A magnificent sighting of grey crowned cranes in the Mara – photo credit Felix Rome
The Masai Mara is one of the best places to find ground hornbills – indeed their preferred habitat is grasslands. They are the largest of two species of ground hornbills and they will hunt for insects and small animals on the ground. If you come across one of these remarkable birds during your game drive, it is well worth stopping the car to observe their unique hunting skills and get some shots.
A Southern ground hornbill is an iconic bird of the Masai Mara – photo credit Felix Rome
Striped swallows, yellow-throated and rosy-breasted longclaws were some of the smaller, more frequently seen birds on the plains during May.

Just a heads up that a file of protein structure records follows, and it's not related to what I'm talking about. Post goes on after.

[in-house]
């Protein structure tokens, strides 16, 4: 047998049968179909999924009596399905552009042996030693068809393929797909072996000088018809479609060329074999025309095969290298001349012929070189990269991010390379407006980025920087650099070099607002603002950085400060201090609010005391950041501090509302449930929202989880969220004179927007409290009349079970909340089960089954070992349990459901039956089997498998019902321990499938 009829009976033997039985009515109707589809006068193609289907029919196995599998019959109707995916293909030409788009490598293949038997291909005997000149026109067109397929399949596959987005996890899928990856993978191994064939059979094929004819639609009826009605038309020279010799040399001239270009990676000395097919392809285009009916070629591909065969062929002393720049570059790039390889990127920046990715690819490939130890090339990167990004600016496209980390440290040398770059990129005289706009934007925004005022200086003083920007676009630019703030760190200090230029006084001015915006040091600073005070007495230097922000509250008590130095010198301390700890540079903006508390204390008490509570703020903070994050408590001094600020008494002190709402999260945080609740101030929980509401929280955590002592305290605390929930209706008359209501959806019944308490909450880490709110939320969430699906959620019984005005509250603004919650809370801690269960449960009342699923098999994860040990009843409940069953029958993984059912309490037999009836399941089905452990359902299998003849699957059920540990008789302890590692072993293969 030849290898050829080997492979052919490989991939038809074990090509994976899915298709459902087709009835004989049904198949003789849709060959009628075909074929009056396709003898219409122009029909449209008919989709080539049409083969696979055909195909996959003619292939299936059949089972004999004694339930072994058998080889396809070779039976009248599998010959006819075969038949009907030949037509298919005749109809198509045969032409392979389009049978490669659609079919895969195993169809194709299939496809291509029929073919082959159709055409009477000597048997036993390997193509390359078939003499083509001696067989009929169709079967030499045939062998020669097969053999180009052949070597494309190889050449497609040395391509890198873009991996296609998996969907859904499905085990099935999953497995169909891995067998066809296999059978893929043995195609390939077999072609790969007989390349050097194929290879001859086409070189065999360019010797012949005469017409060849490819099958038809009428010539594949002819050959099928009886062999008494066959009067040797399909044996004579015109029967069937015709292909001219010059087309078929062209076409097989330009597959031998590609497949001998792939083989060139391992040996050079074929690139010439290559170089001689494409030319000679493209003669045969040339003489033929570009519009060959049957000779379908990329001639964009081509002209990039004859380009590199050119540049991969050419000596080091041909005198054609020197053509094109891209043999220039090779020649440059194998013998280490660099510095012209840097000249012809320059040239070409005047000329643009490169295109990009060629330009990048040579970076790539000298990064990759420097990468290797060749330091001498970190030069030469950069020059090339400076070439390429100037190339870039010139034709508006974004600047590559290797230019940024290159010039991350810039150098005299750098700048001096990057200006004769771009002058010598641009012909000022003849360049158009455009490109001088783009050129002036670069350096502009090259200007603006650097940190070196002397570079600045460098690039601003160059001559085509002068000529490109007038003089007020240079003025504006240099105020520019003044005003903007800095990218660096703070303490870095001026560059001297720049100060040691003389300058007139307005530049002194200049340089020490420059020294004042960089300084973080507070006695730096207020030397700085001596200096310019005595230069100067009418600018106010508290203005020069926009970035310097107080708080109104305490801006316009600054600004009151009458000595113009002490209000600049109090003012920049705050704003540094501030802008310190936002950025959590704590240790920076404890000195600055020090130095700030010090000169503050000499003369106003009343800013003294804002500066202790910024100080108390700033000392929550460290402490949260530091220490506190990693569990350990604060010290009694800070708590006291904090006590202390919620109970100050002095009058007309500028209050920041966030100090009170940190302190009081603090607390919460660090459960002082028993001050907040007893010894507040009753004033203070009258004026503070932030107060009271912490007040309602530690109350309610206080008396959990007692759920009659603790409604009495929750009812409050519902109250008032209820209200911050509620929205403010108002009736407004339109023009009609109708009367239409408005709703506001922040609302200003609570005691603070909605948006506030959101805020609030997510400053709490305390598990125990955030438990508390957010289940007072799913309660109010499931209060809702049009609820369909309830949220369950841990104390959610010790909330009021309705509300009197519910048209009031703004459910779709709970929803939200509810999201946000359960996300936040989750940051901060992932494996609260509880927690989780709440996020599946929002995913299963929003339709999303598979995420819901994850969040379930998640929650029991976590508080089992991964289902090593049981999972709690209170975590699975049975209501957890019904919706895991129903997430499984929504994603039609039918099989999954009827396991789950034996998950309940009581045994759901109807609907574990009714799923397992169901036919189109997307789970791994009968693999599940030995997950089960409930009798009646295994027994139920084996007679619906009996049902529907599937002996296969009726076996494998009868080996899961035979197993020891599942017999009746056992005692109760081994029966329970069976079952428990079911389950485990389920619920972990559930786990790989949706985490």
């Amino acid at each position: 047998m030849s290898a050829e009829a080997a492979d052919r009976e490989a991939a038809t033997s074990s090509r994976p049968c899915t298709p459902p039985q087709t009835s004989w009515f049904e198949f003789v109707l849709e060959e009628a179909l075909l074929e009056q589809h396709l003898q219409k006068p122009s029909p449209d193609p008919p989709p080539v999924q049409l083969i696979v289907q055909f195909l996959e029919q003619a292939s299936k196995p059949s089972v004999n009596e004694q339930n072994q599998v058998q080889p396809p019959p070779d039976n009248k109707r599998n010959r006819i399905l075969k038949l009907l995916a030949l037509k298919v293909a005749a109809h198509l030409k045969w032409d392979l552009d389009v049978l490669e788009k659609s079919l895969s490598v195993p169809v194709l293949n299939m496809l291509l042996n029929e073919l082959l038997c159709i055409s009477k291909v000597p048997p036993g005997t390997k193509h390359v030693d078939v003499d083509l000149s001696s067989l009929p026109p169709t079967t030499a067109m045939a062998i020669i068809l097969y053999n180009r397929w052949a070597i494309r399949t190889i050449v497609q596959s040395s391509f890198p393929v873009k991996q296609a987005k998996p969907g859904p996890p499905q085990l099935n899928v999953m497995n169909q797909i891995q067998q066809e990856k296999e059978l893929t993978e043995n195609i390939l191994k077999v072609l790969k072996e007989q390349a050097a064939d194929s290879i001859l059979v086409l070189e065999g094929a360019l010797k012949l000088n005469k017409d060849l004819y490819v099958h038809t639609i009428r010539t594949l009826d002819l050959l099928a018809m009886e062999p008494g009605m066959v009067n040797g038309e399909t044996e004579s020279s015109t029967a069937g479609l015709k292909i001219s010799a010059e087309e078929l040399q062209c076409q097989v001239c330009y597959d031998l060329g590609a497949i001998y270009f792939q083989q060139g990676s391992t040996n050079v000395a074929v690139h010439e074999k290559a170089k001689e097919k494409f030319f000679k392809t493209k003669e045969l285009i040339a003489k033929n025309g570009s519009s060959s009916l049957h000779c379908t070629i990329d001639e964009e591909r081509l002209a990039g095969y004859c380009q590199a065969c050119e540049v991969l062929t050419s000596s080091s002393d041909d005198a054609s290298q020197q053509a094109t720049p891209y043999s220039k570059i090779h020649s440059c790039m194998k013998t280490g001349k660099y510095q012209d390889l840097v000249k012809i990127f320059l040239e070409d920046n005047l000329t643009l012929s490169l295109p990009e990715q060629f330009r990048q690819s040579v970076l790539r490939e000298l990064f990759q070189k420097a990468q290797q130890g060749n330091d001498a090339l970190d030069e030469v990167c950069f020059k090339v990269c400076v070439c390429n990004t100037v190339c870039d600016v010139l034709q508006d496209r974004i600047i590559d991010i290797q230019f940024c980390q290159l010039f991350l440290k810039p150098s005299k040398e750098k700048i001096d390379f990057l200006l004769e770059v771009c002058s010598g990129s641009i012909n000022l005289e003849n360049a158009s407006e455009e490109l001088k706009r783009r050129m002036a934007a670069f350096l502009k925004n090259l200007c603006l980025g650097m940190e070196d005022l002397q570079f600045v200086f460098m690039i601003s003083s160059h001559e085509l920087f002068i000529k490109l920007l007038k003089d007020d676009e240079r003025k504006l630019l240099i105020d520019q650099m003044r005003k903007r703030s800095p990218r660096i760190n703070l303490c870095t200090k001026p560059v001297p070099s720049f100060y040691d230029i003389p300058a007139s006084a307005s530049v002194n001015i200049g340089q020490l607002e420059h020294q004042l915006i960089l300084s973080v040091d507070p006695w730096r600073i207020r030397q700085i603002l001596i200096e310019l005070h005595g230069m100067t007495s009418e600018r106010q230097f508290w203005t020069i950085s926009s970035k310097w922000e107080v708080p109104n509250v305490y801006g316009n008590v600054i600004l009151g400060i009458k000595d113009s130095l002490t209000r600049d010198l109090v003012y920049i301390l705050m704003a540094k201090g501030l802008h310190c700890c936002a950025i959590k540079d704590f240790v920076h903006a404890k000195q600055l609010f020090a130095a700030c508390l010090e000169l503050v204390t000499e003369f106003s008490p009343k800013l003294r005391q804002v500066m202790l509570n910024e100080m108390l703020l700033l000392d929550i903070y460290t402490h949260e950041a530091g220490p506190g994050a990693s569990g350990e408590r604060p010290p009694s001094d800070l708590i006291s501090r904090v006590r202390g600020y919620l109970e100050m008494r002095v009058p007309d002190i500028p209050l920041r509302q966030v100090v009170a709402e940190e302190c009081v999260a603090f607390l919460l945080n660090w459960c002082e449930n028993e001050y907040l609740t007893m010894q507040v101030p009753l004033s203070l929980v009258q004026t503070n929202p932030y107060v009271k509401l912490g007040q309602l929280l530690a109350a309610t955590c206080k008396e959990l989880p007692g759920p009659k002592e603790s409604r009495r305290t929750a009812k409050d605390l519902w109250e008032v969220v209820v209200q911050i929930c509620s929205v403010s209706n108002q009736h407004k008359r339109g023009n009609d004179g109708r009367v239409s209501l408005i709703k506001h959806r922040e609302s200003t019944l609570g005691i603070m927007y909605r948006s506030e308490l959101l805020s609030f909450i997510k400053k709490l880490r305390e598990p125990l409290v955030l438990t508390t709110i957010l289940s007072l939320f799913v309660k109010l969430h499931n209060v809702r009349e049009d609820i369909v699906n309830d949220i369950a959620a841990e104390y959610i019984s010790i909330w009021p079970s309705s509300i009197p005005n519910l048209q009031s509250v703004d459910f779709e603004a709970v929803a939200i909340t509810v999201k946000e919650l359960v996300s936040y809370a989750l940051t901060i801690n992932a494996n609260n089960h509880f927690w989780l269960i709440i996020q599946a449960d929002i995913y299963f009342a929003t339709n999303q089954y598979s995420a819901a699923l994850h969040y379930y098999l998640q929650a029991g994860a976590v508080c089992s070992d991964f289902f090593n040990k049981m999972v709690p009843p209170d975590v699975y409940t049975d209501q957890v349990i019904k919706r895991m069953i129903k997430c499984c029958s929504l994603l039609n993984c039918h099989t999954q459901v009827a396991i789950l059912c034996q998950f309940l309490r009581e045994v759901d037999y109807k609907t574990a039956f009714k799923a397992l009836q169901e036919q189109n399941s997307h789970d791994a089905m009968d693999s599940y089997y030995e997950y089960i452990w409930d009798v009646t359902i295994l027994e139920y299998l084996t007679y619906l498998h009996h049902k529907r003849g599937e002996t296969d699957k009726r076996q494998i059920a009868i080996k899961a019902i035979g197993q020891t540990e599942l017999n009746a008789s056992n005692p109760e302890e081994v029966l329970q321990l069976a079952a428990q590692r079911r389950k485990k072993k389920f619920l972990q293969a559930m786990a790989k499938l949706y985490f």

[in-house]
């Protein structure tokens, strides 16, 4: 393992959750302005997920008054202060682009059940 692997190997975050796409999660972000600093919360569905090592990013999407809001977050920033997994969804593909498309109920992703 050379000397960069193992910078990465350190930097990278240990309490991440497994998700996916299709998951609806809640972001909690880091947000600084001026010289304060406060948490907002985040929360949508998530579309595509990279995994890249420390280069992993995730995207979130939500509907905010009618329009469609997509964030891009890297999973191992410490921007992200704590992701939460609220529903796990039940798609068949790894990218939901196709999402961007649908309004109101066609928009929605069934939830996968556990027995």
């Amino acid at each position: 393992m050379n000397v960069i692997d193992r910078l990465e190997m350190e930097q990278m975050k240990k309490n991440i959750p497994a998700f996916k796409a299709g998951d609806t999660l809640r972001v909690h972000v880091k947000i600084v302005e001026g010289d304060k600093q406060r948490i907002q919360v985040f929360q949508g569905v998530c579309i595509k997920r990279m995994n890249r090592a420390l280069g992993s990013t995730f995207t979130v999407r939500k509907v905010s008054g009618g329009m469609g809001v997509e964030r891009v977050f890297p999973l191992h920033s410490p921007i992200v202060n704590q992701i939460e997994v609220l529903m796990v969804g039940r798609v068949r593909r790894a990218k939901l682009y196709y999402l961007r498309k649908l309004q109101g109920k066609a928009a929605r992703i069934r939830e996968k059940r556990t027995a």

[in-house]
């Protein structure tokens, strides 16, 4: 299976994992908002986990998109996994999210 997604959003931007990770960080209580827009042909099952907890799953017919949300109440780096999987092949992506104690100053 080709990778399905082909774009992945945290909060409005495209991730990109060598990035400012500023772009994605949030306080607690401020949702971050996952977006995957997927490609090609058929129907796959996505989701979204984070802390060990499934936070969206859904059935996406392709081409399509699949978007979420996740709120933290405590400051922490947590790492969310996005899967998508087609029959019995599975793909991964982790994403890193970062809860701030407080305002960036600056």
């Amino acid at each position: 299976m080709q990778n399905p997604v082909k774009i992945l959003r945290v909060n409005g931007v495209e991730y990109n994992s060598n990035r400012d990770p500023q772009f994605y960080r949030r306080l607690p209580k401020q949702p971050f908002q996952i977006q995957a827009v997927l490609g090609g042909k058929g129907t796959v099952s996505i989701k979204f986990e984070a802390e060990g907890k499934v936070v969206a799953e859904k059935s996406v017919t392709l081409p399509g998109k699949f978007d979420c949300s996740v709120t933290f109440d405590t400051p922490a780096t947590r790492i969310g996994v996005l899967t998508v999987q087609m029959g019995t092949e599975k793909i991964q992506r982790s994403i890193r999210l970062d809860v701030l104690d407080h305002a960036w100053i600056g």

Yellow-throated longclaws are passerine birds, which means they like to stand or perch – photo credit Felix Rome
The rosy-throated longclaw – photo credit Felix Rome
Water birds were out in full force for the month with many being found within the saturated Musiara marsh and along the banks of the Mara River. The marsh in front of Little Governors’ Camp is a great place in particular to spot grey herons as they look for catfish in the shallow pockets of water and the deep footprints of hippos.
A grey heron in flight past Little Governors’ Camp – photo credit Felix Rome
There are seven species of kingfishers and the most commonly seen ones in the Masai Mara are possibly the woodland and grey-headed kingfishers, however, bring your binoculars along and you will find others varieties such as the pied and malachite kingfishers balanced on a branch overhanging the fast-flowing waters of the Mara River.
A great shot of a pied kingfisher with his lunch – photo credit Felix Rome
Our Masai Mara weather and wildlife for May 2023 is by Jessica Savage, while all images have been supplied by Felix Rome. To see other amazing wildlife imagery by Felix, please follow him on Instagram.